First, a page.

So what really went down here besides the Moabite girls on the unsuspecting Yiddin? Seemingly, the Moabite and Midianite kings had learned they could defeat the Yiddin by turning them away from the RBSO, by tempting them to commit sexual sins, the oldest trick in the book. In fact so deep was the hatred for the Yiddin from the Midianites, that one of their chiefs recruited his own daughter into prostitution to lure the Yiddin into sin.  Says the Medrish Rabbah (2 1: 3) that this one chief (Tzur) aimed to seduce the Israelite leaders by using his daughter, Kosbi, to entice Zimri, a prince of the tribe of Shimoin. Rashi tells us that Kosbi and other young Midianite women seduced thousands of Yiddishe men into the worship of  their   god  Ba’al Peor by holding out the goodies, which avada the aroused participants wanted: sex sells.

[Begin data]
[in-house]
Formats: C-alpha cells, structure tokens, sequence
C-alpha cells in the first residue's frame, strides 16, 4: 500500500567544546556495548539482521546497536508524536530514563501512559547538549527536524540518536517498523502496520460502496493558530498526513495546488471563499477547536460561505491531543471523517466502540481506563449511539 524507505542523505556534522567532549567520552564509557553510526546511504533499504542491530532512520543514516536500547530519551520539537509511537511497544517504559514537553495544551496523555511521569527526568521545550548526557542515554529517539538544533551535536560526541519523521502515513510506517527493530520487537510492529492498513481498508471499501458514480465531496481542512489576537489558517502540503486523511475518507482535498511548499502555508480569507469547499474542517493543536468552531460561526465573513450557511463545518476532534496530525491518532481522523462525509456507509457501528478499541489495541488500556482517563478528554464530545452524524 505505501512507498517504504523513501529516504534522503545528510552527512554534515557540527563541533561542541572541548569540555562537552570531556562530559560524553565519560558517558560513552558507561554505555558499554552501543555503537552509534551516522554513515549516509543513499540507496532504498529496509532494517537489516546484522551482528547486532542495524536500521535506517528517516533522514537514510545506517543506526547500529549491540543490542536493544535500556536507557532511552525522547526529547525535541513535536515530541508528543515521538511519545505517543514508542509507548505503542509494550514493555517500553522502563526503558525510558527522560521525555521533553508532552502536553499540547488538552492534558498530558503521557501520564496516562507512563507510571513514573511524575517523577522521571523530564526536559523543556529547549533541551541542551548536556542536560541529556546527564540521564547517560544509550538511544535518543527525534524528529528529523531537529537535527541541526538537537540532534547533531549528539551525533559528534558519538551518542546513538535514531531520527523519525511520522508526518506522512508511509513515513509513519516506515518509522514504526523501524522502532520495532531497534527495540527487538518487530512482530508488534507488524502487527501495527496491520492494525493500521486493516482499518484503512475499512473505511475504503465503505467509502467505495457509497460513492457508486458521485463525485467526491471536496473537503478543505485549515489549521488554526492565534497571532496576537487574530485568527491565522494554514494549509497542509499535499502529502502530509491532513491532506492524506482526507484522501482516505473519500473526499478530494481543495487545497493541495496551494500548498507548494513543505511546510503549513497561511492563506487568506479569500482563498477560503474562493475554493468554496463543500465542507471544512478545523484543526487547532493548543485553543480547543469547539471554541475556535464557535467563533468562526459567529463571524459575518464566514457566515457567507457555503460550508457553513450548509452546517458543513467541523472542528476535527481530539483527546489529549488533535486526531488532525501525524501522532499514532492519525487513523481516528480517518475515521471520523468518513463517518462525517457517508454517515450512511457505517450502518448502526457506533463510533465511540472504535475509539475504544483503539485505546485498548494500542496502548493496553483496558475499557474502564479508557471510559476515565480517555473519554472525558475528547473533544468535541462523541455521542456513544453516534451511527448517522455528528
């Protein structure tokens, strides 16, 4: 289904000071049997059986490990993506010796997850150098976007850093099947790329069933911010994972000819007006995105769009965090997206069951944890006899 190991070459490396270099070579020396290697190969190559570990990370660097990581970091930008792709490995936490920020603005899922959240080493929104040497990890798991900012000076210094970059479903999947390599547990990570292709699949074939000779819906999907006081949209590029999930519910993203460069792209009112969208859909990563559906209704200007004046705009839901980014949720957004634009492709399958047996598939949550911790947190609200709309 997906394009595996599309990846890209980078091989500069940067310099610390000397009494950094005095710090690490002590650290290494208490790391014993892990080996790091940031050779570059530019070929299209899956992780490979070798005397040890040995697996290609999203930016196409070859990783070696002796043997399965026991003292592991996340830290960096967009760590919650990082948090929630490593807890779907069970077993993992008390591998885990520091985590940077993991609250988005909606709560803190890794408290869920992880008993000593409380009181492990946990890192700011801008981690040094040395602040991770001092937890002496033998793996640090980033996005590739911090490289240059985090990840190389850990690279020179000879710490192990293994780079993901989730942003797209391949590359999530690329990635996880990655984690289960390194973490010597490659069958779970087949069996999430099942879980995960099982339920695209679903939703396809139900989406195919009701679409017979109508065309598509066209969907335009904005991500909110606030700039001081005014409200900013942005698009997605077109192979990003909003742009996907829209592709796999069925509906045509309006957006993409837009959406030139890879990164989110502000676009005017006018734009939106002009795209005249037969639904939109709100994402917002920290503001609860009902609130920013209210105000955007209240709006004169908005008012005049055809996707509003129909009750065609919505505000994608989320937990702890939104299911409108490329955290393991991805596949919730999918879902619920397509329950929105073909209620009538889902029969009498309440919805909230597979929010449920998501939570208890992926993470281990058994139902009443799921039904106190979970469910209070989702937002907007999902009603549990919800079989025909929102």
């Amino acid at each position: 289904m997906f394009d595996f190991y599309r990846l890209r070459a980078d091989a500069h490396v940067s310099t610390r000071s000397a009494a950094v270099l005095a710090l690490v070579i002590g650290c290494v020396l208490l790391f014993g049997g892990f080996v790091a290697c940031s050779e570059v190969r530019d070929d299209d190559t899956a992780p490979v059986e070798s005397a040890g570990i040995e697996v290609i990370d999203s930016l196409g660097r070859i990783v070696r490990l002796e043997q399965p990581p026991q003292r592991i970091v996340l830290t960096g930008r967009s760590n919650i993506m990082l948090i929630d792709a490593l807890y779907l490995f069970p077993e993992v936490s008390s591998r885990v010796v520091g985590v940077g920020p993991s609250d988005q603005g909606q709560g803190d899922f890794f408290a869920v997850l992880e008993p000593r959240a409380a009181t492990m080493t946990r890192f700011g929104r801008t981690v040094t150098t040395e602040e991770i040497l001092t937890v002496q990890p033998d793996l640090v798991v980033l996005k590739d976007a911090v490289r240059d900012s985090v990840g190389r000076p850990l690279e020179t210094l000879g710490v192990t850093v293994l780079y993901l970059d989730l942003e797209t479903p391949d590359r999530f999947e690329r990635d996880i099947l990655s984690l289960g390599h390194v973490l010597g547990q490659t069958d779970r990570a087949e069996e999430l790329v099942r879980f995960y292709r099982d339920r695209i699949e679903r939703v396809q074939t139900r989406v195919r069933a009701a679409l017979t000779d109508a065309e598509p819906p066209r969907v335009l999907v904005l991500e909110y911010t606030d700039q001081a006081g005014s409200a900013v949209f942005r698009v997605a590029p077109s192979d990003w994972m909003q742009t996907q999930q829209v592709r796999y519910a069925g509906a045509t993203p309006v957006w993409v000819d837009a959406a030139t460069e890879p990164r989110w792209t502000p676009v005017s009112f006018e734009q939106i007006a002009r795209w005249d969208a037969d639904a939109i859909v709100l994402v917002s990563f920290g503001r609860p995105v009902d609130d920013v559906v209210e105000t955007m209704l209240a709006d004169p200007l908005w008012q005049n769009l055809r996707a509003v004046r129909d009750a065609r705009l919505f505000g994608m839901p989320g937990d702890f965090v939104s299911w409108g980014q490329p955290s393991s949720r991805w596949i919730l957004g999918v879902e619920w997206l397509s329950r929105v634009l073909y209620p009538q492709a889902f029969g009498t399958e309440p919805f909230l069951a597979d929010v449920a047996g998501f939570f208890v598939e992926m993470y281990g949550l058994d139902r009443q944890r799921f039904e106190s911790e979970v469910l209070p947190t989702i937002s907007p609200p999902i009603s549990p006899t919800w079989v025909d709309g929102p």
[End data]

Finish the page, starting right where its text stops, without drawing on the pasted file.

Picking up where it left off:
With all that going on, this Zimri fellow brought a Midianite woman (Kosbi) to Moishe and asked if she was forbidden to him (for sexual relations). And he’s klerring  (thinking) azoy:  If Moishe tells me she’s forbidden, then I’ll remind him (Moishe) that his own wife Tzipoira is from the same place. Ober Moishe drew a blank; let’s not forget that he’s a shtikel older- maybe 120, and at that age one can easily forget such halochois and of course shoot a blank, if you chap. As an aside, the Medrish tells us that Tzipoira converted making her mutir (permissible) to Moishe. Another medrish says that avada Moishe married Tzipoira before Matan Toirah and yet another says (not really) that because she was black and beautiful she didn’t have to be Jewish. Veyter: The halacho (law) of what to do in the case of Zimri and the Midianite woman was concealed from Moishe, so the  Bnei Yisrael cried.  Zimri’s rationale: Efsher he wanted to show the Yiddin that there was no reason to go hunting for action at the Midianite/Moabite Bazaar where the co-habitation was an enticement, but came with avoidah zora to the Ba’al Pe’or. Maybe his intentions were pure?  Of course this topic is hotly debated, but we must move along. The bottom line: Bilam’s scheme to seduce Jewish men to avoidah zora by way of immorality and cohabitation with these women resulted in a death sentence for 24,000. Is anyone still alive to enter the land? Nu, can you blame the poor Yiddin? After waiting nearly 40 years to enter the Promised Land, seemingly they were easily distracted and were prepared to enter other territories, if you chap.